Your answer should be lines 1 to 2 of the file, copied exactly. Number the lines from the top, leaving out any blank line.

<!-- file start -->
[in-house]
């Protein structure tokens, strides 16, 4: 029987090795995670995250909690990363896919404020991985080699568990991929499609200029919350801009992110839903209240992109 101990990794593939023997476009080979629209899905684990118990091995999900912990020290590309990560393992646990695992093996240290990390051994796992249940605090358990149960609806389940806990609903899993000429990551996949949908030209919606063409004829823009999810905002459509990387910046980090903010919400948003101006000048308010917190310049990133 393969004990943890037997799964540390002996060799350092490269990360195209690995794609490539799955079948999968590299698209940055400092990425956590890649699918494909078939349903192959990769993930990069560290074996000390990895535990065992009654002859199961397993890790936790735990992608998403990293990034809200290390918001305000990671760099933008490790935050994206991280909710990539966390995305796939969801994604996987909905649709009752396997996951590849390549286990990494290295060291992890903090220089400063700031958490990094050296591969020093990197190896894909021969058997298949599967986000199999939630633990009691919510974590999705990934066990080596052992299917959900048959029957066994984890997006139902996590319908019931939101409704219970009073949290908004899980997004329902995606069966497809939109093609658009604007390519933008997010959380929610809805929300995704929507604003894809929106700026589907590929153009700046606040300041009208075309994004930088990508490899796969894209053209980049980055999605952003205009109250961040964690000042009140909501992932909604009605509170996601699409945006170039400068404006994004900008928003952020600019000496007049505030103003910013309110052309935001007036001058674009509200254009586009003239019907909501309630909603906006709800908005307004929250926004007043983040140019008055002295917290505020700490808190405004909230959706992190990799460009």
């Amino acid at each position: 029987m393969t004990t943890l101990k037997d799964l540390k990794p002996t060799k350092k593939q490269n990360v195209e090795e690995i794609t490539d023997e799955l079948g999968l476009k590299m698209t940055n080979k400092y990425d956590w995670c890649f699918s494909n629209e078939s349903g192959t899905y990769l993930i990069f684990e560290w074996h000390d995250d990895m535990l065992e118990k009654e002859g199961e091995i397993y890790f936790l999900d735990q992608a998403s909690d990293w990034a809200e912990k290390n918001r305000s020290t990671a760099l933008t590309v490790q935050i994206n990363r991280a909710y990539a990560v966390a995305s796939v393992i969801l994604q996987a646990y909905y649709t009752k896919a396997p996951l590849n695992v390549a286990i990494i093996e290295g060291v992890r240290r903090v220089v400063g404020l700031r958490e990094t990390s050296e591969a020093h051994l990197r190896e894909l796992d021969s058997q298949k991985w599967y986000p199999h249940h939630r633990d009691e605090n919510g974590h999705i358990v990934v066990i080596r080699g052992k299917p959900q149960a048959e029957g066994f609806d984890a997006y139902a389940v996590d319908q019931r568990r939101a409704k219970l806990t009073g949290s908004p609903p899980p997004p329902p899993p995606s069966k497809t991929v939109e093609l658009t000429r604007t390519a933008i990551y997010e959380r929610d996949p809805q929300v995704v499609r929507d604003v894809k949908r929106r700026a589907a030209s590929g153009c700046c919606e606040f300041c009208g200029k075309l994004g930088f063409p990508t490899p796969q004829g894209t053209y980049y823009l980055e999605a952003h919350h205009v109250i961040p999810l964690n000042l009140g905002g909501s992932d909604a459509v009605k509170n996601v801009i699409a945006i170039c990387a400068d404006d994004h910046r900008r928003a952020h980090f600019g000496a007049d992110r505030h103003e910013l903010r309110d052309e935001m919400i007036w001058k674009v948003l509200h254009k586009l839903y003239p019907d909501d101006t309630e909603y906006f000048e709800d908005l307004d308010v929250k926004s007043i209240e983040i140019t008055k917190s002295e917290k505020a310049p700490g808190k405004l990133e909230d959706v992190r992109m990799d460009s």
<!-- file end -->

[in-house]
């Protein structure tokens, strides 16, 4: 029987090795995670995250909690990363896919404020991985080699568990991929499609200029919350801009992110839903209240992109 101990990794593939023997476009080979629209899905684990118990091995999900912990020290590309990560393992646990695992093996240290990390051994796992249940605090358990149960609806389940806990609903899993000429990551996949949908030209919606063409004829823009999810905002459509990387910046980090903010919400948003101006000048308010917190310049990133 393969004990943890037997799964540390002996060799350092490269990360195209690995794609490539799955079948999968590299698209940055400092990425956590890649699918494909078939349903192959990769993930990069560290074996000390990895535990065992009654002859199961397993890790936790735990992608998403990293990034809200290390918001305000990671760099933008490790935050994206991280909710990539966390995305796939969801994604996987909905649709009752396997996951590849390549286990990494290295060291992890903090220089400063700031958490990094050296591969020093990197190896894909021969058997298949599967986000199999939630633990009691919510974590999705990934066990080596052992299917959900048959029957066994984890997006139902996590319908019931939101409704219970009073949290908004899980997004329902995606069966497809939109093609658009604007390519933008997010959380929610809805929300995704929507604003894809929106700026589907590929153009700046606040300041009208075309994004930088990508490899796969894209053209980049980055999605952003205009109250961040964690000042009140909501992932909604009605509170996601699409945006170039400068404006994004900008928003952020600019000496007049505030103003910013309110052309935001007036001058674009509200254009586009003239019907909501309630909603906006709800908005307004929250926004007043983040140019008055002295917290505020700490808190405004909230959706992190990799460009």